Our initial proposal forms a 2.5MW solar PV car port system for the Babraham Park and Ride. For every megawatt (MW) of solar capacity installed, we will generate about 1,000 MWh per year. The design of the project is not static and is subject to change over the development period.

Mitigating impacts

The construction will be split into multiple phases. The first phase was the installation of cabling between the P&R and hospital site. The current phase involves works taking place on the P&R involving earthworks, installation of carports and electrical equipment over 2023.

Sections of the car park will also be closed and restricted in a phased approach to allow the site to continued at a limited use during construction. This will be organised to allow continued vehicular access to designated areas of the site.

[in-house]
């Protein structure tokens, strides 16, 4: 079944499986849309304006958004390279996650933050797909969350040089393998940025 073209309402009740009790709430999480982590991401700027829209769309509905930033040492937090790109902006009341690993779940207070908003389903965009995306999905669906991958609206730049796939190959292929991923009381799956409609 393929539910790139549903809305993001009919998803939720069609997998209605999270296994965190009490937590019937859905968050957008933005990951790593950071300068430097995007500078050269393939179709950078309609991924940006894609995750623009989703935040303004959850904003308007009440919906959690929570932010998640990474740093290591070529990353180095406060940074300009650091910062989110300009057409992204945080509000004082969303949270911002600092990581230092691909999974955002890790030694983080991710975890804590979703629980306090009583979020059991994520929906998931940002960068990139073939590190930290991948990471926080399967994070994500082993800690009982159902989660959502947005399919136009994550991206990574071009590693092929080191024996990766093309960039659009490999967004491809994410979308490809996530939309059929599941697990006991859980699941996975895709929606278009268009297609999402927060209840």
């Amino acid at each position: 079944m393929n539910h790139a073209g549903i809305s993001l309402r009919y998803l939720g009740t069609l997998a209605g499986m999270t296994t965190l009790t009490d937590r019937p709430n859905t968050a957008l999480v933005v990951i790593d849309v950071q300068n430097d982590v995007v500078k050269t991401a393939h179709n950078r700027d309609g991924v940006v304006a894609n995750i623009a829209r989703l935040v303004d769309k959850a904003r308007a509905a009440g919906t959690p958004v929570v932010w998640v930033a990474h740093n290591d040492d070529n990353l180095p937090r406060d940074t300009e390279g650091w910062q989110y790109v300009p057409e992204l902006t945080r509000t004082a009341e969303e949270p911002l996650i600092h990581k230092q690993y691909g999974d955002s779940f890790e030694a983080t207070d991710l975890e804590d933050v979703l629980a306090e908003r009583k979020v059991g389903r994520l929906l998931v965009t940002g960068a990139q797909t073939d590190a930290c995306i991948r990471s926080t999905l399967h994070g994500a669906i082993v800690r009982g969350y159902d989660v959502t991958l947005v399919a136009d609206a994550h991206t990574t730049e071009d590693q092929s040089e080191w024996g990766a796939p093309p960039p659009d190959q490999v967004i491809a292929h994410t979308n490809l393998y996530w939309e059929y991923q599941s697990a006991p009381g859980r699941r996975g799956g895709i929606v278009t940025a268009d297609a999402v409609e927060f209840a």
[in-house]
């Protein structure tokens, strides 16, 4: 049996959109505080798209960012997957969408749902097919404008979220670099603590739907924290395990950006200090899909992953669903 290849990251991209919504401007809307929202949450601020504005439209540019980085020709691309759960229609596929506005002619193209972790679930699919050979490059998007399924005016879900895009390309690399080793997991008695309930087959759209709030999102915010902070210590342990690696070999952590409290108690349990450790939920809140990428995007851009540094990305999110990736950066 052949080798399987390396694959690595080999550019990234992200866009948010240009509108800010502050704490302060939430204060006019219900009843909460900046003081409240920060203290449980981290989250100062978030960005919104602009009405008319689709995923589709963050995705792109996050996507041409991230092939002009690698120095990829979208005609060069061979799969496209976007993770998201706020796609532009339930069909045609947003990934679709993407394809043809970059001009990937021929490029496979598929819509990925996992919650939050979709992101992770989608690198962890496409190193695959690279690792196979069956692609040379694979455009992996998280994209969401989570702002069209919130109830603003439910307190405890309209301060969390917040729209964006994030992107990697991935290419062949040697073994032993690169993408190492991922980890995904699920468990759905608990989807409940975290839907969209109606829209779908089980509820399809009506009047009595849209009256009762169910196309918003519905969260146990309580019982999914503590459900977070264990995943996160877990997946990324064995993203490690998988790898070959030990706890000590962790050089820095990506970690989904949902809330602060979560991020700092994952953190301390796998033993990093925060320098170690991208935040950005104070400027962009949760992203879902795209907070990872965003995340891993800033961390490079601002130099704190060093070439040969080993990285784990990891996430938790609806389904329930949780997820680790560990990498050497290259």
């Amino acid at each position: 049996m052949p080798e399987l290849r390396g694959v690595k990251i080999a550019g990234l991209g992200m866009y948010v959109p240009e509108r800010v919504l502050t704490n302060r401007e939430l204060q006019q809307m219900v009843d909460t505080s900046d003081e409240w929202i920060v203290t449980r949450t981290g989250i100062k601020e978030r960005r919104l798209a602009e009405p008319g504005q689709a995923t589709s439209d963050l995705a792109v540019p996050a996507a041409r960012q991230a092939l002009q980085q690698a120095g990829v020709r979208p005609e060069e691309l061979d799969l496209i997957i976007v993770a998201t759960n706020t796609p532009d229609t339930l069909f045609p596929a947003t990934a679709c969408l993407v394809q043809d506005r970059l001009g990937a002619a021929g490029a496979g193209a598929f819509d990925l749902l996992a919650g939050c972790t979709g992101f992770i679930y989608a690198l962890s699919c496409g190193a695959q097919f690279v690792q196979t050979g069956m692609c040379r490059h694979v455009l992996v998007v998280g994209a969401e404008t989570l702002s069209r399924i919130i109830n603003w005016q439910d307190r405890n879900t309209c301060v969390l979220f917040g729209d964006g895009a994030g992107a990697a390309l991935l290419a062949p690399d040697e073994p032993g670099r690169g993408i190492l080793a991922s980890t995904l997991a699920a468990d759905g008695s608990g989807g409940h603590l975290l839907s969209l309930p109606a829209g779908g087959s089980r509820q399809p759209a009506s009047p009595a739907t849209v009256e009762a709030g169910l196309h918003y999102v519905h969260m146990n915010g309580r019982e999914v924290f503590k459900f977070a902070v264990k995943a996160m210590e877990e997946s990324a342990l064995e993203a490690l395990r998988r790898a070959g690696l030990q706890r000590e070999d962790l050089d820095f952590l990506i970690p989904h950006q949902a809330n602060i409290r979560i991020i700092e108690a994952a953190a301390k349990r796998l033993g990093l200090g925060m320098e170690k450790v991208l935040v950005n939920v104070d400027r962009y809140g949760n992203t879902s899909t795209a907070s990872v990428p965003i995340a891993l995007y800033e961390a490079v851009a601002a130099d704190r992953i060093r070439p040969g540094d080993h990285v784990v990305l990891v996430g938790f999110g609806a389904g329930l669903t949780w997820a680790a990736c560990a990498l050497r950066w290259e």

As the solar modules are made from glass, they are reflective and this has the potential to cause nuisance. ‘Glint’ is a momentary flash of bright light whereas ‘glare’ is a continuous source of bright light. Published guidance shows that the intensity of reflections from solar panels are equal to or less than those from a body of water.

During the planning application process, a formal study of the “glint and glare” from the solar panels will be completed, which will assess the amount and duration of the reflection of light on surrounding homes, businesses, drivers on the ground and aircraft pilots overhead.

It will account for the position of the sun relative to the modules, as well as the angle of the modules, across the entire year. Out of the study, it may recommend steps we will need to take in our design to mitigate risk or discomfort, such as added screening, changes to the orientation and pitch, or using low reflection PV solar modules.